As the country gears up for Election Day, concerns over Donald Trump’s “rigged election” rhetoric have created concerns about polling locations across the United States on November 8, with Mr. Trump encouraging his supporters to “watch the polls” to prevent voter fraud. Critics claim that voter fraud is not a statistically significant problem and that Trump’s “poll watchers” could be a potentially hazardous intimidation tactic. To combat the possibility of voter intimidation, especially during the first presidential election following the 2013 Supreme Court curtailment of the Voting Rights Act, many voting rights groups are stepping up to make sure the election goes smoothly and fairly. Most recently, advocates in California announced that they will monitor more polling places than usual in that state, joining a nationwide movement to combat potential voter suppression.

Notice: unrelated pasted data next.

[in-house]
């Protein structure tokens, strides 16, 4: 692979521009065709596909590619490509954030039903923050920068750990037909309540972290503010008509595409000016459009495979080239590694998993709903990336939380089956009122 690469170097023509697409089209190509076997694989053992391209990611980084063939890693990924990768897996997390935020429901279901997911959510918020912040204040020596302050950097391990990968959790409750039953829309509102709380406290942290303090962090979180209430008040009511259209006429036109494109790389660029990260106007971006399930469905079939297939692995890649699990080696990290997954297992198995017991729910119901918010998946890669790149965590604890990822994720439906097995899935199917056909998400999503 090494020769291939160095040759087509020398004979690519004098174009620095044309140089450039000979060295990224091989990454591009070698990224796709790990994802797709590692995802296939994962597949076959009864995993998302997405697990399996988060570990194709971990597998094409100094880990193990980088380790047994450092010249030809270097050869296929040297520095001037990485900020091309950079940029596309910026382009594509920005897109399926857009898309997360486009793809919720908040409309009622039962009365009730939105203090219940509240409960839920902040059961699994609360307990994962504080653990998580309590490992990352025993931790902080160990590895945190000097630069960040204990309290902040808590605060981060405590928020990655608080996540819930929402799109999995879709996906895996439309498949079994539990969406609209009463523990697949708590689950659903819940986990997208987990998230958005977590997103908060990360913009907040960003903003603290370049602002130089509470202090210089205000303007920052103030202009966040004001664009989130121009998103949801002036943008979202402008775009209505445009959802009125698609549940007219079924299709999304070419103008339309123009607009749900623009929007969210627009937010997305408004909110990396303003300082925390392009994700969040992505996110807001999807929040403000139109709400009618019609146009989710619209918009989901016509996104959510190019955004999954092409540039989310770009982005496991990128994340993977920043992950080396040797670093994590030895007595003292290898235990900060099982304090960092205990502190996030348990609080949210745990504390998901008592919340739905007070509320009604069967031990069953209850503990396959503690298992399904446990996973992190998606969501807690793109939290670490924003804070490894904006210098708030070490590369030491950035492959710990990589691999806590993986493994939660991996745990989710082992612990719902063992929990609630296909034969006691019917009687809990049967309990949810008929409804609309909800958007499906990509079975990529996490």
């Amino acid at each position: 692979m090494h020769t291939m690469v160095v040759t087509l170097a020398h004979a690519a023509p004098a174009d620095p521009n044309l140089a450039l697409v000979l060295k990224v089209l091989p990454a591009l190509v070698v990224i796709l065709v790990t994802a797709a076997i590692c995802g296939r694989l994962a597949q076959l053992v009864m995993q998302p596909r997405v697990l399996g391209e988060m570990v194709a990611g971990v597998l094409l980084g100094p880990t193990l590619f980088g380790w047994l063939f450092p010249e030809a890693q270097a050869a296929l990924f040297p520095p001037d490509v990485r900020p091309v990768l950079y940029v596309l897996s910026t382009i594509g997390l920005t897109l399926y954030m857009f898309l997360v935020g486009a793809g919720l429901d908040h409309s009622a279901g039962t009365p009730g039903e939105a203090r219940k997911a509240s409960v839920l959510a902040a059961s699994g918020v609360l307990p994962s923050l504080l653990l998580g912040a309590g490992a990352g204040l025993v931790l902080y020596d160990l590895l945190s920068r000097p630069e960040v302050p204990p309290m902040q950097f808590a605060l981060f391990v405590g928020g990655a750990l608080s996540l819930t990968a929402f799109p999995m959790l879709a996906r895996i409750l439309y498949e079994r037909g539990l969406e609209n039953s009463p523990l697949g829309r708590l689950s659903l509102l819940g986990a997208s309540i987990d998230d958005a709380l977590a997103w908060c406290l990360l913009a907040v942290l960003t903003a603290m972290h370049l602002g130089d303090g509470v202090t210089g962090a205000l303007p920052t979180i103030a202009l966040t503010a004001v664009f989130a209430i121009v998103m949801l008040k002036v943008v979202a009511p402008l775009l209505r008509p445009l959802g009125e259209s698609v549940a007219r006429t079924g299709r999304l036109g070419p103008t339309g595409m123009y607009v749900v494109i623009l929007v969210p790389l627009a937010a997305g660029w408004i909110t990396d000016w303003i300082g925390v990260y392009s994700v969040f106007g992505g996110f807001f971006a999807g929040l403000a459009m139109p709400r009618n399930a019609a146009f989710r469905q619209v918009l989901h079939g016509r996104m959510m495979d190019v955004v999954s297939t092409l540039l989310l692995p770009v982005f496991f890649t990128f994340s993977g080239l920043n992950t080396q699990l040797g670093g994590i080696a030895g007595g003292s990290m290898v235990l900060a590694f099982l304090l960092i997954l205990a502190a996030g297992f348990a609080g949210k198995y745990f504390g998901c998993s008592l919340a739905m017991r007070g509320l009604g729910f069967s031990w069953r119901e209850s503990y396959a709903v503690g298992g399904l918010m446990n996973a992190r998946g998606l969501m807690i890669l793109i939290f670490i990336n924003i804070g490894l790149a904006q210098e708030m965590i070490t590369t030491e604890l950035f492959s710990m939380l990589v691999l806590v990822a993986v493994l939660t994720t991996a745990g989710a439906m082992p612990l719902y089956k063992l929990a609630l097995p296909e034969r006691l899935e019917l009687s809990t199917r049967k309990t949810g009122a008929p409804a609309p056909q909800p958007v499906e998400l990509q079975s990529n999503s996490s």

As one of the most divisive political contests in US history draws to a close, these monitors will have their work cut out for them, contending with confusion over new voting requirements in many locations, a significant decrease in federal polling oversight, and flaring tempers on both sides of the aisle.
Trump has compounded the “rigged election” claims with the controversial statement that he would only accept the election results “if I win,” prompting concerns that such a position will lead his supporters to distrust the US democratic process. Trump has called on supporters help root out voter fraud, even though a national study conducted earlier this year found only 31 credible cases of voter fraud in the United States, out of a billion votes cast. Critics claim that in light of the negligible threat presented by voter fraud, unqualified Trump supporters monitoring polls only serve to intimidate voters who plan to vote against him in November.
“Poll watchers left unchecked may unfairly target minority voters,” Kristen Clarke, president and executive director of the Lawyers’ Committee for Civil Rights Under Law, told Bloomberg. “It creates the potential for a lot of mischief, chaos, and disruption on Election Day.”